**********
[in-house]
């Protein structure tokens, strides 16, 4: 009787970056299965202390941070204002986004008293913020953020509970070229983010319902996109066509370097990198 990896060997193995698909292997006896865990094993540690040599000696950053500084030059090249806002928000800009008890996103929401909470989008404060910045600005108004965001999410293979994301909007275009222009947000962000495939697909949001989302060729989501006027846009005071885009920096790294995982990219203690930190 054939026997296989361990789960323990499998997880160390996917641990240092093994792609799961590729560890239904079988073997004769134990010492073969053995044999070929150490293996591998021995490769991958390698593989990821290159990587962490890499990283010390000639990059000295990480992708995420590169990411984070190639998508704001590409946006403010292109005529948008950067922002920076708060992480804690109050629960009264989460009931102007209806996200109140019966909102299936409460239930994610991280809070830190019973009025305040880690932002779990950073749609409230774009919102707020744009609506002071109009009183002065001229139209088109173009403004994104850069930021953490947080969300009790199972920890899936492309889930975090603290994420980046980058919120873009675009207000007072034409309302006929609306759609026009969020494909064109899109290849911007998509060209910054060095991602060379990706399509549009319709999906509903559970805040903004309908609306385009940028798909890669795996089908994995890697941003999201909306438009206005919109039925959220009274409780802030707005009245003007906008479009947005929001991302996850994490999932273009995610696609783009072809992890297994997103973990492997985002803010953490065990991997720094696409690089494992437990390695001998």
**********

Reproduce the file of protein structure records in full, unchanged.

[in-house]
């Protein structure tokens, strides 16, 4: 009787970056299965202390941070204002986004008293913020953020509970070229983010319902996109066509370097990198 990896060997193995698909292997006896865990094993540690040599000696950053500084030059090249806002928000800009008890996103929401909470989008404060910045600005108004965001999410293979994301909007275009222009947000962000495939697909949001989302060729989501006027846009005071885009920096790294995982990219203690930190 054939026997296989361990789960323990499998997880160390996917641990240092093994792609799961590729560890239904079988073997004769134990010492073969053995044999070929150490293996591998021995490769991958390698593989990821290159990587962490890499990283010390000639990059000295990480992708995420590169990411984070190639998508704001590409946006403010292109005529948008950067922002920076708060992480804690109050629960009264989460009931102007209806996200109140019966909102299936409460239930994610991280809070830190019973009025305040880690932002779990950073749609409230774009919102707020744009609506002071109009009183002065001229139209088109173009403004994104850069930021953490947080969300009790199972920890899936492309889930975090603290994420980046980058919120873009675009207000007072034409309302006929609306759609026009969020494909064109899109290849911007998509060209910054060095991602060379990706399509549009319709999906509903559970805040903004309908609306385009940028798909890669795996089908994995890697941003999201909306438009206005919109039925959220009274409780802030707005009245003007906008479009947005929001991302996850994490999932273009995610696609783009072809992890297994997103973990492997985002803010953490065990991997720094696409690089494992437990390695001998």